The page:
Our Story

Kallion Leadership, Inc. is a non-profit(c)(3) organization founded in July 2019 by a group of professors and researchers who believed that leadership development should be informed by the study of the humanities. Kallion’s approach to leadership development was to be distinct from the approaches taken in business schools, military academies, political science departments, or other areas of leadership study. The co-founders felt that language, symbols, images, stories, emotions, values, and ideas should form the foundation of how we think about and practice leadership – and that the study of the humanities was our best resource. From that time the Kallion mission has been advanced by a diverse and intergenerational community of staff, board members, and advisors in leadership roles in academia, law, government, politics, education, the military, arts, sciences, and media. Our community continues to grow with members whose careers and character are a testament to the Kallion vision.

Kallion Name

Kallion comes from the ancient Greek adjective, kalos, kalē, kalon, which can mean “good,” “fine,” “noble,” or “beautiful.” kallion is the comparative adjective meaning “more kalon” or “better.”


The Kallion logo is the signal fire, a reference to an ancient practice of transmitting important information across vast distances. The signal fire logo represents Kallion’s commitment to “elevating leadership through the humanities” and to transmitting our best practices across space and time.


Kallion’s mantra, kalliaze!, is a combination of the word kallion and the directional suffix –aze (“toward”) meaning “toward the better” or “on to better things.”

Why Kallion?

There is a seemingly universal agreement that the world needs more and better leadership. Many acknowledge and lament the deficiencies in the general population of many of the traits and behaviors that go into leadership (i.e. creativity, intellectual curiosity, introspection, self-awareness, perspective taking, effective communication, and empathy). Higher education is rapidly divesting itself from the one set of disciplines – the humanities – that focuses on developing these behaviors.

Outside higher education, many people face systemic barriers to being considered for leadership roles. Others do not have the time, resources, or networks to participate in reflection and conversation about leadership development in diverse communities. Those who do have the means to cultivate leadership are anointed as the “leaders” of their generation simply because they have the right “look” and “background” or they have access to expensive leadership retreats, consultants, and prestige-granting experiences.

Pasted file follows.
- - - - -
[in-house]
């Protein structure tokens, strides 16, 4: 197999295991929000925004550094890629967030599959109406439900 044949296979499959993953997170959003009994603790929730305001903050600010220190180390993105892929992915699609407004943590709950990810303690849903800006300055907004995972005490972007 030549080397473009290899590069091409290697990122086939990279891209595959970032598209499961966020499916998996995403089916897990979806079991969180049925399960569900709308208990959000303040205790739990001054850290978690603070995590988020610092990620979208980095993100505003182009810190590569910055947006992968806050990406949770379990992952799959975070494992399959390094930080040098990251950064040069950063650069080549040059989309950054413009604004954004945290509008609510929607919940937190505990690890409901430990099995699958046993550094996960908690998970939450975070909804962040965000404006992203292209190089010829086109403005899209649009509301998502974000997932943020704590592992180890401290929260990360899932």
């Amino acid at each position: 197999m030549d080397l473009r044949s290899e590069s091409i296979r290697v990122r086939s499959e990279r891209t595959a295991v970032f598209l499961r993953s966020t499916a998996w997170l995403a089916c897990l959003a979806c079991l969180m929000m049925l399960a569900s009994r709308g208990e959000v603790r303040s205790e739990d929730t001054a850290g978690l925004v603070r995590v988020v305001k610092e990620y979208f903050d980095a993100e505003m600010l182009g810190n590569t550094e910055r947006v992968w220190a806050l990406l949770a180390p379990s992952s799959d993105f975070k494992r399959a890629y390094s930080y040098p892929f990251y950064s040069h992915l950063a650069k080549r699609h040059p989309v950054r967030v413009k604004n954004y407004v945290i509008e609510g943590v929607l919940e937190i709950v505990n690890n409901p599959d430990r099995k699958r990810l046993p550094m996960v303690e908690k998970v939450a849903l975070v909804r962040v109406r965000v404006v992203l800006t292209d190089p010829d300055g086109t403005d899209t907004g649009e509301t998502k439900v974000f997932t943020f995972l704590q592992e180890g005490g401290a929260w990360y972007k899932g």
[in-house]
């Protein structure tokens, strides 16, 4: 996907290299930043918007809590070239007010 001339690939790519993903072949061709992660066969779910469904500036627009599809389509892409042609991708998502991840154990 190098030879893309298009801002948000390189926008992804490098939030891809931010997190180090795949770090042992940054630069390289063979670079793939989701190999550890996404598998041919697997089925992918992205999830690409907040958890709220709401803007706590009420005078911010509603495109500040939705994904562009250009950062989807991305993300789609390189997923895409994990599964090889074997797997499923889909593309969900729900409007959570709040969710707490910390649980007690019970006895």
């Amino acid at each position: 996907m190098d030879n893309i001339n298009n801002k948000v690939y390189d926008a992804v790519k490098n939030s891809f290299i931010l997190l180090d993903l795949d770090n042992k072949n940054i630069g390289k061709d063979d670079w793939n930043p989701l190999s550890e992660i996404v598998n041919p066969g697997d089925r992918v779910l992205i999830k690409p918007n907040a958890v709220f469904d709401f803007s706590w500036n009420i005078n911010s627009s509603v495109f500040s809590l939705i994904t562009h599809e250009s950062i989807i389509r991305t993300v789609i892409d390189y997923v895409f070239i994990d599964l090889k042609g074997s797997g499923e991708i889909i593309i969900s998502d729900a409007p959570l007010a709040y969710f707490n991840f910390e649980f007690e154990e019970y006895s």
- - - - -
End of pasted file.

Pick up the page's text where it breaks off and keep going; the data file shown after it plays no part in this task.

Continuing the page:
The increasingly complex challenges we face today demand that we expand – not shrink – the number, diversity, and humanity of people who can meet those challenges.

Despite the fact that leadership development is right now foreclosed to the majority of the people, Kallion believes that leadership exists in everyone and that the means of activating this potential lie in exploring humanity’s collective record of art, literature, philosophy, and history across cultures and time.

Kallion promotes leadership development for everyone by:

-treating leadership as the art of meeting the needs of others

-empowering others to develop leadership on their own terms

-building diverse communities that study different cultures across time

-featuring humanities works and programmatic experiences that are affordable and accessible

Kallion calls on humanities educators, students, citizens, researchers, and professionals in diverse fields to engage in dialogue with each other and share their best leadership practices. Even more than a call to action, Kallion believes in a call to practice:

-studying humanities artifacts closely and slowly while locating them in their artistic and historical contexts

-careful reflection

-writing to sketch out the kind of leadership one wants to emulate

-dialogue with others of diverse backgrounds, experiences, and perspectives 

Kallion believes that these practices position us to find leadership capacities in ourselves, identify opportunities in our lives, make the best improvements for our communities, and find self-fulfillment in the process.